Direct Line Blog

Postal Service CIO Makes a Case for Intelligent Mail

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Cochrane: Cross-channel demands Full Servie IMb.
Cochrane: Cross-channel demands Full Servie IMb.

During the Postmaster General's keynote presentation at the National Postal Forum, Postal Service CIO Jim Cochrane made a point that cannot be asserted too often in marketing circles. “Direct mailers,” he said, “were the first movers in data analytics.”

I am ever amused by practitioners of “new” digital marketing methods who, through complicated machinations of SaaS software programs and unholy alliances with megalithic ISPs, “invent” behavioral targeting methods that direct mailers have been using since Sears invented catalogs. List brokers are the original data brokers.

Digital's seizure of the marketing mind-set has, in effect, coated the Post Office and the direct mail houses with a patina of past glory. Cochrane's mission is to break out his own mainframe feather duster and put a new luster on direct mail. “Our primary goal is to generate revenue, not a goal we share with the Department of Defense or any other government agency,” Cochrane says, “But a new goal that we're really getting focused on is customer experience. We think direct mail fits well with digitization, and so we're collecting data and trying to marry it with our customers in an omnichannel approach. Our strategy is to improve intelligence in the mailstream.”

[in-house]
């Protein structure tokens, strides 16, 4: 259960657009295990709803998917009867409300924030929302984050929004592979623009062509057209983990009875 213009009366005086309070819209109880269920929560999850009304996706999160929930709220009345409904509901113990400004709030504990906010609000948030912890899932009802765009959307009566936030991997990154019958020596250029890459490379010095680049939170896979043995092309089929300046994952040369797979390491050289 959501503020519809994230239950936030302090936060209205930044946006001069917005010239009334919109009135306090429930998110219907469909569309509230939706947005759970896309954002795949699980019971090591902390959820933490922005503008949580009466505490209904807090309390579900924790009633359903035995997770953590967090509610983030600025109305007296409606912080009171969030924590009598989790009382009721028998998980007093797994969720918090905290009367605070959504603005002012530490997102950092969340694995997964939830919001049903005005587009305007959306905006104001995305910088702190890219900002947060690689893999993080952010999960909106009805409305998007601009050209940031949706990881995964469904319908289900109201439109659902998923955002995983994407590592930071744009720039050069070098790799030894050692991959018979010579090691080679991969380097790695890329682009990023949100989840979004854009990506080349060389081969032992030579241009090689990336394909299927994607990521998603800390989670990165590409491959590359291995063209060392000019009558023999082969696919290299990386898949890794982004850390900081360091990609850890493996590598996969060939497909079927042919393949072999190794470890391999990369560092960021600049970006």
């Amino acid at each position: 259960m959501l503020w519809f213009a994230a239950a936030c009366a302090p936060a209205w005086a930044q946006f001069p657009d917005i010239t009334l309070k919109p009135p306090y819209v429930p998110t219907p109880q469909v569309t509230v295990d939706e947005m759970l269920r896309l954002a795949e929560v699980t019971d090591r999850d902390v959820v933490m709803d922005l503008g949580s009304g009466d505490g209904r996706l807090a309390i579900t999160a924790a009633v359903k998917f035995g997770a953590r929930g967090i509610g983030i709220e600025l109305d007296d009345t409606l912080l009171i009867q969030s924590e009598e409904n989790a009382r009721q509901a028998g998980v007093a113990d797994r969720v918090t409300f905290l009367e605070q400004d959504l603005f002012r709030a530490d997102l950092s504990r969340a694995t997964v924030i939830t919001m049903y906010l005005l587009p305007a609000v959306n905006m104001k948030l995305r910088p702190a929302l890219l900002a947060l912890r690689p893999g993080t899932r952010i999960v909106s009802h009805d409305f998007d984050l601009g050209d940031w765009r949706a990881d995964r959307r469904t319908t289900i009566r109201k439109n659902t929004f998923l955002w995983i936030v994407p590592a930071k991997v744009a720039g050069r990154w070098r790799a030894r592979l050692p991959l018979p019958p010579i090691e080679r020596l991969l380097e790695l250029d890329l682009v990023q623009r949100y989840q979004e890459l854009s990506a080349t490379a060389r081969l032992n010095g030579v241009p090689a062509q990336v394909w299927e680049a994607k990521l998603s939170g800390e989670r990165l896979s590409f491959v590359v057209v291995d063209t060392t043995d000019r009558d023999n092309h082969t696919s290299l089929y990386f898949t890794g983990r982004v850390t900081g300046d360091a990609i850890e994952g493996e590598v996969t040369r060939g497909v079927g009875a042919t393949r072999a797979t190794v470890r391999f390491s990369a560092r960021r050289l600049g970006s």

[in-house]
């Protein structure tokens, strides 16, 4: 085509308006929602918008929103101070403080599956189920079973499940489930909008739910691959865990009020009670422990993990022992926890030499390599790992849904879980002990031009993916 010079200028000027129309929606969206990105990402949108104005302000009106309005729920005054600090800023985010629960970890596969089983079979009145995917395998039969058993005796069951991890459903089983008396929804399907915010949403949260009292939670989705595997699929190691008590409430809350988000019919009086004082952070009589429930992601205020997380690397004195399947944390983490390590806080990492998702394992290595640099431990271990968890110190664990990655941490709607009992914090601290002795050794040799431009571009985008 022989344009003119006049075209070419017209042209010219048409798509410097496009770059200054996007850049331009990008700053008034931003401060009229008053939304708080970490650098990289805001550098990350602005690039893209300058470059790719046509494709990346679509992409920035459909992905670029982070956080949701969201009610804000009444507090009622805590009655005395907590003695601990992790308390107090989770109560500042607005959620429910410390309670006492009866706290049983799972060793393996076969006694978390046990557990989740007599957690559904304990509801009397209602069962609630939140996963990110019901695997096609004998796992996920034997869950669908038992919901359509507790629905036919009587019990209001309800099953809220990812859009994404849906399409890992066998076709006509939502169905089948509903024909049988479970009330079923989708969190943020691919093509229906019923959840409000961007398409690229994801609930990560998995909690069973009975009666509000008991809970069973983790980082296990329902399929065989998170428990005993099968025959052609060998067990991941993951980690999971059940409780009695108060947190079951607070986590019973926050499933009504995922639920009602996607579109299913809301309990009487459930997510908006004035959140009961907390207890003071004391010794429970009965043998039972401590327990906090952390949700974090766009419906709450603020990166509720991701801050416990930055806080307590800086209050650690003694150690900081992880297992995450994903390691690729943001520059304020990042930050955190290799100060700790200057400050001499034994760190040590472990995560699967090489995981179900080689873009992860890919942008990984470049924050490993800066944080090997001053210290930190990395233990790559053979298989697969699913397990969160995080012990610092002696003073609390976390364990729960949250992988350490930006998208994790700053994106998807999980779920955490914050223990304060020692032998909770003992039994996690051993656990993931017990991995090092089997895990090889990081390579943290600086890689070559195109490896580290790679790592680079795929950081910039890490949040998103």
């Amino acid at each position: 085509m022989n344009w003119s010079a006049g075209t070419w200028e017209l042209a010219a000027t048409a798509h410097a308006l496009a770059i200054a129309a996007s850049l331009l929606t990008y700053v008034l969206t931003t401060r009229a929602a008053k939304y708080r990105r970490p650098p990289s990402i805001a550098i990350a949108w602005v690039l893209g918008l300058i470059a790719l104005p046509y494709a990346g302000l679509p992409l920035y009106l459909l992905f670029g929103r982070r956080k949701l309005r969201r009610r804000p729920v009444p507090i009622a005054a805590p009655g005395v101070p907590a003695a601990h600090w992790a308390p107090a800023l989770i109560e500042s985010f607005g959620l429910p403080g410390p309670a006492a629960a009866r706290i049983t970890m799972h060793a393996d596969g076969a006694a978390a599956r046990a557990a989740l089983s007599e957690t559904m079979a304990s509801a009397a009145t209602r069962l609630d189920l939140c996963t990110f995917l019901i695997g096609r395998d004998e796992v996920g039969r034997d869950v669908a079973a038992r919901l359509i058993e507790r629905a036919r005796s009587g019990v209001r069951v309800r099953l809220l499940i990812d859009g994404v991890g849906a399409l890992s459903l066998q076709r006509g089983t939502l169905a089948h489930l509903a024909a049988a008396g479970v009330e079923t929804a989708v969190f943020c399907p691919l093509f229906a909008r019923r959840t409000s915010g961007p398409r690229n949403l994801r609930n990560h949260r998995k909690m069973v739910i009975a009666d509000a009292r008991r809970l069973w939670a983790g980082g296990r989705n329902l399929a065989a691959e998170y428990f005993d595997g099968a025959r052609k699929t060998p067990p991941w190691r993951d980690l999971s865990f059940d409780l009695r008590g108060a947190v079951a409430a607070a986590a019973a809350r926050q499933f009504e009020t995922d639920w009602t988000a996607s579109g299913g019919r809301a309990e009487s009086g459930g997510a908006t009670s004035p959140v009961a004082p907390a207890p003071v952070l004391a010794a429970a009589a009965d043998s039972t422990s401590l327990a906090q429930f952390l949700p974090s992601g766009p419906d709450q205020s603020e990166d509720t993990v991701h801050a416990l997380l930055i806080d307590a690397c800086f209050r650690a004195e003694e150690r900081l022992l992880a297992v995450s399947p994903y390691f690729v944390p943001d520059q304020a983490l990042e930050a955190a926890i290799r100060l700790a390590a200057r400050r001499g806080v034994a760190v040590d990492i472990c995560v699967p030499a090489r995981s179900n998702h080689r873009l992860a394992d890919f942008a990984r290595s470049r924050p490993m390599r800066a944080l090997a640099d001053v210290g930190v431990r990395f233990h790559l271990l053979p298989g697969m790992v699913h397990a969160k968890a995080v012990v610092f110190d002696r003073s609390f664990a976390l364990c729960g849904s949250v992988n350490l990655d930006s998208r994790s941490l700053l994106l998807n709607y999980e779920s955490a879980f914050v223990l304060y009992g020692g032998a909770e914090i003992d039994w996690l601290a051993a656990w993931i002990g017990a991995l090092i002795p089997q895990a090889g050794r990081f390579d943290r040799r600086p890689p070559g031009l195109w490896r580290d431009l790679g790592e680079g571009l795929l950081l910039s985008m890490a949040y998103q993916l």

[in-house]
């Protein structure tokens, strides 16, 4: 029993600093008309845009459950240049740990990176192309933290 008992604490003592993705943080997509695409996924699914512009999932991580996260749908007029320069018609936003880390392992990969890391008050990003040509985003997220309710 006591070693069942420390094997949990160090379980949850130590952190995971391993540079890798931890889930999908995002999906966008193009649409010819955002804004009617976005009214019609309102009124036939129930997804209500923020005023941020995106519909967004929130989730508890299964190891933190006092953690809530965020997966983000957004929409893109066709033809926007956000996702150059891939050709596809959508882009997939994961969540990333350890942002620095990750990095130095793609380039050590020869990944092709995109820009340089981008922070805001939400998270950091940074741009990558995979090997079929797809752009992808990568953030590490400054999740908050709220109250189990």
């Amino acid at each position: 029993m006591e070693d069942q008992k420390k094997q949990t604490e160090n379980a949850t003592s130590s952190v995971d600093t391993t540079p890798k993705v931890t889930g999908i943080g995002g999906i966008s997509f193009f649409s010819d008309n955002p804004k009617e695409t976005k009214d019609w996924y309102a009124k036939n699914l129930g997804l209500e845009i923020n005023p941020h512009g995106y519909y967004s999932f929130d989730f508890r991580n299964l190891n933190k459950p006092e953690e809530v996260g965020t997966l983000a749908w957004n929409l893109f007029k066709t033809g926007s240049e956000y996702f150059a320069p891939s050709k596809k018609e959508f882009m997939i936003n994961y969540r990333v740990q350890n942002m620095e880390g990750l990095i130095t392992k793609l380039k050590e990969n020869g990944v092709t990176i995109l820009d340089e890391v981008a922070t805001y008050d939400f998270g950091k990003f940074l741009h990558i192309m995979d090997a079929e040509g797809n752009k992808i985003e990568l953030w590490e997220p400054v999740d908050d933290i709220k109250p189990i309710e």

For marketers to take full advantage of what the new, data-driven Postal Service has to offer, they'll have to adopt Full Service Intelligent Mail barcode (IMb) systems. But a significant number of mailers large and small are reticent to enlist in the cause. Keeping abreast of often confusing USPS tracking reports and complying with the reporting needed to obtain IMb discounts requires mastery of new software systems, the hiring of a dedicated IMb operatives, or both.

Last December the Postal Regulatory Commission denied a Postal Service request to expand Full Service IMb requirements, ruling that such a move would constitute a de facto price increase for Standard Mail customers. The Postal Service subsequently appealed the decision to the D.C. Circuit of the U.S. Court of Appeals, where a decision is still pending.

“We do believe we'll be supported in the courts,” Cochrane says. “We've gotten to the point where the credibility of the data has become so important.”

Cochrane said Full Service IMb will provide three big advantages to mailers:

  • Immediate access to address change records and corrections

  • Increased move update information (hence, increased postage savings) for companies required by law to mail to the last known addresses

  • The ability to use digital integrators such as QR codes and near field communications chips in mailings

“Establishing an intelligent mailstream is critical as the rest of the marketplace moves to a digital solution,” Cochrane maintains. “The investments are significant, but it's one of those things we can't afford not to do.”

Cochrane makes a valid point, to be sure. The question is whether mailers can afford the added investment to take part in Full Service IMb while they're still attempting to swallow a 6% rate increase.

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